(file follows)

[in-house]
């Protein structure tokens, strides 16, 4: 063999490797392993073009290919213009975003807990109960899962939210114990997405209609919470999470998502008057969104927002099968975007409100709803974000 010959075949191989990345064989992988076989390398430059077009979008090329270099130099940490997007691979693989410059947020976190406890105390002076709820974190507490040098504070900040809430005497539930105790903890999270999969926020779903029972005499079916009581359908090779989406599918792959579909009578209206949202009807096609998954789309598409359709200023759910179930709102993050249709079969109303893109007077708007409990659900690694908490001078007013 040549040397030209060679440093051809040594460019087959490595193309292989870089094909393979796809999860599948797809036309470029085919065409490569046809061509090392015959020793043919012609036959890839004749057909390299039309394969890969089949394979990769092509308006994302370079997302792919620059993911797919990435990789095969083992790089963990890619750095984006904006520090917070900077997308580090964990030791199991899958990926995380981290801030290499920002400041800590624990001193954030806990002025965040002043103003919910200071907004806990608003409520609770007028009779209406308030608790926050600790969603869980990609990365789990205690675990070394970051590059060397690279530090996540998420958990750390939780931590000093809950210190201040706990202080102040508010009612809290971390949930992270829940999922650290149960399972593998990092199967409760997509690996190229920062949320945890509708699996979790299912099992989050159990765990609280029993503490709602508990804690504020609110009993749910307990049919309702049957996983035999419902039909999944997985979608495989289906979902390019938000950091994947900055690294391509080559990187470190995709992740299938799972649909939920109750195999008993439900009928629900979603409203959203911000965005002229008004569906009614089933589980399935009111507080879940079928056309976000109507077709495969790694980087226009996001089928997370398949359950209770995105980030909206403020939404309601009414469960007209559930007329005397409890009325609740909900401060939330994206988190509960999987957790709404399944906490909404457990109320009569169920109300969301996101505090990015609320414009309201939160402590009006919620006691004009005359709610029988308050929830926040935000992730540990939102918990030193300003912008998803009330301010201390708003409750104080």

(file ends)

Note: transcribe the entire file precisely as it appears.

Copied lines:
[in-house]
């Protein structure tokens, strides 16, 4: 063999490797392993073009290919213009975003807990109960899962939210114990997405209609919470999470998502008057969104927002099968975007409100709803974000 010959075949191989990345064989992988076989390398430059077009979008090329270099130099940490997007691979693989410059947020976190406890105390002076709820974190507490040098504070900040809430005497539930105790903890999270999969926020779903029972005499079916009581359908090779989406599918792959579909009578209206949202009807096609998954789309598409359709200023759910179930709102993050249709079969109303893109007077708007409990659900690694908490001078007013 040549040397030209060679440093051809040594460019087959490595193309292989870089094909393979796809999860599948797809036309470029085919065409490569046809061509090392015959020793043919012609036959890839004749057909390299039309394969890969089949394979990769092509308006994302370079997302792919620059993911797919990435990789095969083992790089963990890619750095984006904006520090917070900077997308580090964990030791199991899958990926995380981290801030290499920002400041800590624990001193954030806990002025965040002043103003919910200071907004806990608003409520609770007028009779209406308030608790926050600790969603869980990609990365789990205690675990070394970051590059060397690279530090996540998420958990750390939780931590000093809950210190201040706990202080102040508010009612809290971390949930992270829940999922650290149960399972593998990092199967409760997509690996190229920062949320945890509708699996979790299912099992989050159990765990609280029993503490709602508990804690504020609110009993749910307990049919309702049957996983035999419902039909999944997985979608495989289906979902390019938000950091994947900055690294391509080559990187470190995709992740299938799972649909939920109750195999008993439900009928629900979603409203959203911000965005002229008004569906009614089933589980399935009111507080879940079928056309976000109507077709495969790694980087226009996001089928997370398949359950209770995105980030909206403020939404309601009414469960007209559930007329005397409890009325609740909900401060939330994206988190509960999987957790709404399944906490909404457990109320009569169920109300969301996101505090990015609320414009309201939160402590009006919620006691004009005359709610029988308050929830926040935000992730540990939102918990030193300003912008998803009330301010201390708003409750104080």